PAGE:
Besh Tash State Park – in the Talas oblast, 13 km from the city itself, established in 1996 with 32411 hectares stretching some 30 km up the valley of the Besh Tash River.
Chong-Kemin – founded in 1997 in the Chong-Kemin river valley and included almost all the forest farms of the Kemin district. The park’s main task is to preserve the unique landscapes with their diversity of fauna and flora. It contains a hunting and a botanical reserves – and the mausoleum of Shabdan Baatyr.
Issyk-Kul state preserve was the first protected territory in the Kyrgyz Republic, founded in 1948, and now forms part of the larger Biospere Reserve. It was founded with the aim of preserving the habitat of waterfowl which winter in the region around Lake Issyk-Kul. It has an international importance, and occupies some 19,000 hectares.
Issyk Kul Biosphere Reserve - is one of some 338 such reserves around the world, acknowledged by the UNESCO “Man and the Biosphere” programme. The concept of a Biosphere Reserve is of a model region of sustainable land use. To ensure simultaneous conservation of natural resources, environmentally sound and sustainable land use and the improvement of standards of living - the territory of the reserve is divided into four zones: core, buffer, transitional, and ‘rehabilitation’ – each governed by rules about what sort of activities are permitted, (or prohibited). It was also registered in 1976 under the “Ramsar Convention on Wetlands of International Importance, especially as Waterfowl Habitat”.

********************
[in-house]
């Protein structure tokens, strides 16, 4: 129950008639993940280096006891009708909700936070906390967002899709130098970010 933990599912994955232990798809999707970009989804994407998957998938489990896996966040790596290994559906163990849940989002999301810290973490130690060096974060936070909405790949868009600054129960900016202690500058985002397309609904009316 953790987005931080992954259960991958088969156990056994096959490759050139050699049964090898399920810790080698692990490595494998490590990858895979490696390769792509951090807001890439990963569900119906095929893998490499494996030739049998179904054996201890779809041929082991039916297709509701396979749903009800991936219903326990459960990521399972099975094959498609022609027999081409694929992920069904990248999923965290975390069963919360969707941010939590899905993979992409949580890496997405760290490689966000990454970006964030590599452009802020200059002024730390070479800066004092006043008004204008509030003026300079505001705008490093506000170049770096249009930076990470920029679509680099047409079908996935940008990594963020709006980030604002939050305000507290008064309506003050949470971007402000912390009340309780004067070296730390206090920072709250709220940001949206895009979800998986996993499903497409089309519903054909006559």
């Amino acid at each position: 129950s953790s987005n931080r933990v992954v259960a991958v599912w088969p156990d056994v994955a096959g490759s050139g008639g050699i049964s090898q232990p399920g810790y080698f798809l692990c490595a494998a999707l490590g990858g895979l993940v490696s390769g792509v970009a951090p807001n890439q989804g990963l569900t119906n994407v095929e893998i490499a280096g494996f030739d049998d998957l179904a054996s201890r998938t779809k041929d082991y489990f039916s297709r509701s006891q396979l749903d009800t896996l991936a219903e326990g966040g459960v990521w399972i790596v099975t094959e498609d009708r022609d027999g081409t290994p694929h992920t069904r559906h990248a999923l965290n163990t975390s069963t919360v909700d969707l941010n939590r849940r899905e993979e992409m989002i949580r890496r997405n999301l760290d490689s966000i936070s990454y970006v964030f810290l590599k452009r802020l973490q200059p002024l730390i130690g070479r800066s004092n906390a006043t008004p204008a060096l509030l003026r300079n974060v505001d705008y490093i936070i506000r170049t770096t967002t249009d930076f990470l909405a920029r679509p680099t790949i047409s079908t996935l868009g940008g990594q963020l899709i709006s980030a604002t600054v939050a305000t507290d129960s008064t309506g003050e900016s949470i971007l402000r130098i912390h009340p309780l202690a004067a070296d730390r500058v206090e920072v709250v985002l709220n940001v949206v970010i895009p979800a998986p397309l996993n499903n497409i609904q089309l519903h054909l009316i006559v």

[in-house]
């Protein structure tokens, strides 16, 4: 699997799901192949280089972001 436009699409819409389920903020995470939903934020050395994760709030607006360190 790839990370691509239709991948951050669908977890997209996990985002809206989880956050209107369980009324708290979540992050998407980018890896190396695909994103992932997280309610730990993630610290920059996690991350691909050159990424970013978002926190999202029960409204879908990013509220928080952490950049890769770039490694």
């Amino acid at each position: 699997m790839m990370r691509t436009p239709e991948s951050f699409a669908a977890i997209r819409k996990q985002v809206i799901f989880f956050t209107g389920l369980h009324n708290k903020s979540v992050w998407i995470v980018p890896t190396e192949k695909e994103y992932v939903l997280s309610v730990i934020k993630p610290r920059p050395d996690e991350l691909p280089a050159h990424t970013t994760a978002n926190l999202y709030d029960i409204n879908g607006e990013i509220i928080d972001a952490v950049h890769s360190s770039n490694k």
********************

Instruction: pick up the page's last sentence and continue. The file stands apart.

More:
The territory of Issyk-Kul biosphere reserve occupies 43,100 square km or 22% of the total area of the republic, and a large variety of ecosystems are represented within its boundaries, ranging from deserts to alpine tundra. it is home to several species of flora and fauna that are included in the list of endangered species such as: Marco Polo sheep (Ovis ammon polii) and the Siberian ibex (Capra sibirica) which graze in the mountains, the endemic Tien Shan Brown Bears which can still be found in the forests of Tien Shan Pines; and the endangered Snow leopard (Uncia uncia).
About 435,000 people lived within the biosphere reserve according to 2001 figures. Tourism plays an important economical role. Tourism infrastructure is developed in the north part of the biosphere reserve. New hotels and resorts have been constructed in the recent past – and more are planned – with others being renovated. The agriculture sector is also a significant sector of the economy branch. Kumtor, a major gold mining company, is also working here. There is a need to balance the needs of the local population (and the visitors) with protecting the environment.